|Precursors of addiction|
|Genetic and environmental influences on adolescent drug use|
Edward R. Winstead
October 27, 2000
Saying no to drugs during adolescence lessens the likelihood of addiction later in life. Conversely, starting drug use in adolescence is a predictor of drug use in adulthood. Relatively few studies have investigated the environmental and genetic risk factors involved in teenager drug use compared to those in adults. This month, researchers report new findings from a longitudinal study tracking drug use and abuse in a population of Minnesota adolescents.
Researchers at the University of Minnesota analyzed data on the use of legal (tobacco) and illegal substances (marijuana and amphetamines) in a sample of 17-year-old twins. The researchers found that behavioral differences among the group were more likely to be due to environmental factors than to genetic factors. By statistical measures, genes were a significant factor in tobacco use and nicotine dependence but not in the use of illegal drugs. This statistical difference may reflect the relative difficulty of obtaining illegal versus legal substances.
Matt McGue, of the Department of Psychology at the University of Minnesota, led the research. McGue and colleagues write in their paper: "The most striking finding in our study was that shared environmental factors (e.g., sharing a household where drugs are available through parents or siblings or sharing the same circle of acquaintances) seem to exert a considerable influence on illicit drug use and abuse in adolescence." The paper appeared in a recent issue of the American Journal of Medical Genetics.
The finding of modest genetic and strong environmental influences on substance use in this population may not be the whole story. Research on substance abuse in adults suggests that genetic influences may become stronger over time. "We expect that some of the adolescents we classified as 'unaffected' at age 17 will ultimately be affected by a substance disorder once they pass completely through the period of greatest risk," the authors write. Future evaluations of the data may "substantially change the relative contributions of genetic and environmental factors that we have reported here." (Preliminary data on twins who are now 20 years old is consistent with this expectation, according to the paper.)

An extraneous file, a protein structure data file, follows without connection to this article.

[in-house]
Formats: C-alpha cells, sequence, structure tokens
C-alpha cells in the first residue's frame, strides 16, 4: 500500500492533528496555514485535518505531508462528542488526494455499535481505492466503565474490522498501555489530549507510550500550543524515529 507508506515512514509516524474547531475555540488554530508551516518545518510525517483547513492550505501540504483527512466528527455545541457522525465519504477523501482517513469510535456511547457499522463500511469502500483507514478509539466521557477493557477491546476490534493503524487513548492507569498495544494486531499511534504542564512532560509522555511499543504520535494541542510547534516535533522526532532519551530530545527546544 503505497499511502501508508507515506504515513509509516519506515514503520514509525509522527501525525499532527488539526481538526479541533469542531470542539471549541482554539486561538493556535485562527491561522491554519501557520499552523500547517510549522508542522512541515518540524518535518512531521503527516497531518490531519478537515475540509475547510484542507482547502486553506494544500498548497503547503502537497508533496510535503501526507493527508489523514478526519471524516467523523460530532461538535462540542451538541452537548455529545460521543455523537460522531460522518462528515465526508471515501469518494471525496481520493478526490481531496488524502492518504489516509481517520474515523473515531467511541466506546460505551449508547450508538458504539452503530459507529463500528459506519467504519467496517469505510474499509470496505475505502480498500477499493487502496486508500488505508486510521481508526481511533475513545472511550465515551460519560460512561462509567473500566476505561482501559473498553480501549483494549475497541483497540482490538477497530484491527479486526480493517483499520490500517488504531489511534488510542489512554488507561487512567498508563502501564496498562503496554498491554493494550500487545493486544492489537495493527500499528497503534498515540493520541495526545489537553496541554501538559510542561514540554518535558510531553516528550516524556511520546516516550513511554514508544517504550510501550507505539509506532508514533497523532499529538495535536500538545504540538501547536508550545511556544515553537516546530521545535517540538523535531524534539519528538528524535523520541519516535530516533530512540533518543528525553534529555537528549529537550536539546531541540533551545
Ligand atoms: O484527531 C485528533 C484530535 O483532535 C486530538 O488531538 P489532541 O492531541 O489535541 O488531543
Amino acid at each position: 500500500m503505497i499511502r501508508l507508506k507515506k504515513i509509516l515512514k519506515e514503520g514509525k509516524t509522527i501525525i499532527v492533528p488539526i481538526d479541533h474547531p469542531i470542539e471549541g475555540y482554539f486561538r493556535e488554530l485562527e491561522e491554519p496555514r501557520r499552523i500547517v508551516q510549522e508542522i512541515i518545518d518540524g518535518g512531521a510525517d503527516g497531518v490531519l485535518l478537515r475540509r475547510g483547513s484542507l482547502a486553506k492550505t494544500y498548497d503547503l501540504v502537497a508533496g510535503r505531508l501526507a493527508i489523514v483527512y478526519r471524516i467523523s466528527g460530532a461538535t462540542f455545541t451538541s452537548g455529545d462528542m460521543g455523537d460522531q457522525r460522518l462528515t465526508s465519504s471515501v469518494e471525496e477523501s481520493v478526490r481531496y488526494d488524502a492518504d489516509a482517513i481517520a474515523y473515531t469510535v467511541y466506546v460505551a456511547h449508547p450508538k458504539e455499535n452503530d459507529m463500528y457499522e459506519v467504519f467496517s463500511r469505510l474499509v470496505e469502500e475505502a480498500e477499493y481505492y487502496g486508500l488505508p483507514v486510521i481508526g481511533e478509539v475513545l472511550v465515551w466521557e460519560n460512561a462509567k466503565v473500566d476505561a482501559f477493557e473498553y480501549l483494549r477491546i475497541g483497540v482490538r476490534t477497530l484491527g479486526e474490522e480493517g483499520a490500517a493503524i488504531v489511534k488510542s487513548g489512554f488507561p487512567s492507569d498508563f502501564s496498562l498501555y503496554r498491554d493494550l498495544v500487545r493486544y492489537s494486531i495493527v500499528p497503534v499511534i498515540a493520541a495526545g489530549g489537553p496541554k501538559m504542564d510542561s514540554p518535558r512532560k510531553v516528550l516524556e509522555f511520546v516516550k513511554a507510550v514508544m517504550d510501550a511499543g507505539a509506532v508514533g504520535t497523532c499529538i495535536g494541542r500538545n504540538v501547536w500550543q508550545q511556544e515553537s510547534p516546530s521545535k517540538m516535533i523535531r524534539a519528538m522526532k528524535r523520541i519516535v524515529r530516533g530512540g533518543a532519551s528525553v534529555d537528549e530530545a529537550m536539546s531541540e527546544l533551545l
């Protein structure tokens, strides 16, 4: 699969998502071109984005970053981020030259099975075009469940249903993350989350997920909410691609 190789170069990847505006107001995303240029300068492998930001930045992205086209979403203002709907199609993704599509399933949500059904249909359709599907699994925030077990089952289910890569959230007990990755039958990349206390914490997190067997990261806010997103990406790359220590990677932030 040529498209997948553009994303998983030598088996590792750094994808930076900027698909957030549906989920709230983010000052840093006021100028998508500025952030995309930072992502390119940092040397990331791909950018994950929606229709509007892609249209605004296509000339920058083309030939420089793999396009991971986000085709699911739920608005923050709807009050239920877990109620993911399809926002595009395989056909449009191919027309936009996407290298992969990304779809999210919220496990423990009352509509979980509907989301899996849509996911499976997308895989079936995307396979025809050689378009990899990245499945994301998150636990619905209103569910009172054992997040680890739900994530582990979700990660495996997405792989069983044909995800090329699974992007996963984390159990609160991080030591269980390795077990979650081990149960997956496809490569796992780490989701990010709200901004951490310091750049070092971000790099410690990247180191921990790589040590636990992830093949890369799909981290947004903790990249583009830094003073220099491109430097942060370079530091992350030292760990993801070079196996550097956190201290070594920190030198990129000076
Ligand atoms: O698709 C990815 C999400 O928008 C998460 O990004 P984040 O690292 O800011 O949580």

The researchers hypothesized that sex differences might be a factor in the results. In general, there were no significant differences between the sexes or between fraternal and identical twins. "There was no evidence that gender moderated the strength of genetic influences," the authors write. The sample included 289 sets of male twins and 337 sets of female twins.
The current data are consistent with findings published last year by the Minnesota researchers using a subset of this population of twins. The finding of significant environmental influences on teenage drug use, the researchers concluded, "underscores the importance of intervention on early adolescent substance use."
The data are also consistent with those published last year by researchers at Virginia Commonwealth University. The Virginia team analyzed data on a younger population (twins aged 8 to 16). The study found that genetic factors explained a significant proportion of the variation in the use of tobacco, alcohol, and other drugs. In the Journal of Studies on Alcohol, the researchers wrote: "Shared environmental factors contributed significantly to lifetime alcohol use and other drug use."
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